The Congress passed an extensive International Perspectives document, a summary of whose conclusions is printed here.

The Third Congress also adopted a resolution on The growth of fascism and the far right in Europe. Differences had been revealed on the exact nature of certain far-right parties in Europe that are not overtly fascist or which lack some of the classic features of fascism. The debate over these differences led to the adoption of the term “fascist front parties” for those organisations like the German DVU and the French FN with an inner core of fascist cadres and leaders but which for the time being concentrate heavily on electoralism based on racist and anti-immigration themes.

In the aftermath of the Congress, a small minority of members of the Austrian section have resigned from the LRCI. Their differences lie with the international political perspectives of the League and the tasks it has set itself. These comrades combined pessimism about the perspectives for the class struggle with a passive propagandist approach to party building.

Their resignation is in addition a retreat into national isolation. It is a pity to lose these comrades, who had shown considerable talent in the youth work of the League. But the Austrian section, the Gruppe ArbeiterInnenstandpunkt (Workers’ Standpoint), is determined to maintain this work and to show that theoretical and propaganda tasks can only be properly carried out in an organisation that takes advantage of every avenue to put its theory into practice.

Finally Congress passed both a self critical Balance Sheet of the LRCI’s work over the last three years and a plan of work for the coming period. This document, Perspectives for Building the League, outlines an ambitious but realistic set of tasks.

The Congress set the goal of significant growth over the next few years by means of an orientation to new layers of youth being drawn into struggle. These are being mobilised by the growing discrediting and bankruptcy of neo-liberalism, against the rise of racist and reactionary forces. Meanwhile the leaderships of the official labour movement fail to launch a fightback to recover ground lost in the late eighties and early nineties. The LRCI must also take advantage of the crisis of the larger of the centrist organisations with claims to Trotskyism, winning serious cadres who are beginning to question the political and organisational degeneration of their tendencies.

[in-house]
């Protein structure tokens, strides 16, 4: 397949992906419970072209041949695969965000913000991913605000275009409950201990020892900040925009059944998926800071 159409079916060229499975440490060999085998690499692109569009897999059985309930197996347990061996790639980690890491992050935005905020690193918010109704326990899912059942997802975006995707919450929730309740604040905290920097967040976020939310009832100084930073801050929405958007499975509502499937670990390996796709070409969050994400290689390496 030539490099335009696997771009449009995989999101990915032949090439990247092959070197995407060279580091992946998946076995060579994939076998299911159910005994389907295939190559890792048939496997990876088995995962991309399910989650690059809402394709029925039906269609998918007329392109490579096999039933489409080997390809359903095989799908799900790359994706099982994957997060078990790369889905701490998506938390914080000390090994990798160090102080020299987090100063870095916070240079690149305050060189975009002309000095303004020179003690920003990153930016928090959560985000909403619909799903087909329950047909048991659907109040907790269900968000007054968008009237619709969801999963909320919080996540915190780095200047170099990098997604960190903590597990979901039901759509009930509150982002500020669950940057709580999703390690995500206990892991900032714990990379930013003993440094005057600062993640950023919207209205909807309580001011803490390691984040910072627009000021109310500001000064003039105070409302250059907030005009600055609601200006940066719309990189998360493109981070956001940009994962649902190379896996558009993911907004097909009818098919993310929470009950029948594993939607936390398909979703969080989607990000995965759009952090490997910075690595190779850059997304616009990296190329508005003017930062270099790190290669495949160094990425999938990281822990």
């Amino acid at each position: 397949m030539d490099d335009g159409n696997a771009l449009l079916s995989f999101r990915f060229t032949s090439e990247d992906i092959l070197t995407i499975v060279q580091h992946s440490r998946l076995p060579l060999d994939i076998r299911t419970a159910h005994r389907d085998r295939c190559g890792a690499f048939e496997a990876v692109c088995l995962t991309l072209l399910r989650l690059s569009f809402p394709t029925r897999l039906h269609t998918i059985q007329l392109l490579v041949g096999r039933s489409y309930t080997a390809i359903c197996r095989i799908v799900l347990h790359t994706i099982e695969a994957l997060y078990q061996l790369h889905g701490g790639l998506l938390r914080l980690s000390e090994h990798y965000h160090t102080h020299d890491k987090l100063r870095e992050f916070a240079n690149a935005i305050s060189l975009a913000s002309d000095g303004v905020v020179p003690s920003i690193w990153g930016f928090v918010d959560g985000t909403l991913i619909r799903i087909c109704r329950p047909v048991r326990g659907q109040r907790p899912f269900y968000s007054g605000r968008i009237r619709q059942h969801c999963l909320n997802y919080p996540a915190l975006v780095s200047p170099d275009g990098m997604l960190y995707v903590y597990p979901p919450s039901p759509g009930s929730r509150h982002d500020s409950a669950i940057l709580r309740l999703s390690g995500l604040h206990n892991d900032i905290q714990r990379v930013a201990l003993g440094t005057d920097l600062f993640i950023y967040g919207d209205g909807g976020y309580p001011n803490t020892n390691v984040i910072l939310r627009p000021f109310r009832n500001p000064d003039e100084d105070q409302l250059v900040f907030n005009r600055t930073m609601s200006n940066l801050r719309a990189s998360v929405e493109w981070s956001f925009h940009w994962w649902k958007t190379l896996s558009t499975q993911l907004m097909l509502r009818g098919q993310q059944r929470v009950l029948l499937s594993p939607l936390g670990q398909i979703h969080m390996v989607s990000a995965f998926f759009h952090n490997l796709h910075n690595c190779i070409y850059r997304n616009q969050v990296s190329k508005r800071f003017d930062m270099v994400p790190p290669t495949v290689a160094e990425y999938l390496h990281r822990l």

The League has set itself major theoretical tasks over the next period, particularly in the field of political economy. We will continue and intensify major work on the nature of the latest phase of imperialist development. We will have to develop an in-depth theory of capitalist crisis, examining the nature of the major imperialist blocks and their rivalry. We will attempt to analyse more thoroughly the economic crisis of the degenerate workers’ states which led to their downfall, the nature of bureaucratic planning and the implications of the whole Stalinist experience for the democratic planning of a healthy workers’ state.

The Congress elected a new International Executive Committee and appointed international commissions to co-ordinate the LRCI’s interventions into Latin America and Eastern Europe, work amongst women and youth, and work in the trade unions.

The conduct and outcome of the Third Congress proved that our quest for fundamental homogeneity as an international organisation, overcoming the different national traditions inherited from the various centrist organisations from which our sections originated, has been successful.

This has been achieved without creating political monolithism or weakening democratic debate.

The Congress itself was testimony to the vitality of our international tendency. Delegates from three continents, working on documents and amendments in four languages and drawing on widely differing experiences in the class struggle, managed to complete their work, enriching their own political culture and that of the entire organisation.

The LRCI is determined to go forward, despite the defeats and retreats suffered by the workers’ movements in many of the countries where our comrades are active. The Congress leaves us better equipped, programmatically and organisationally, to fulfil our goal of building a new Revolutionary Communist International.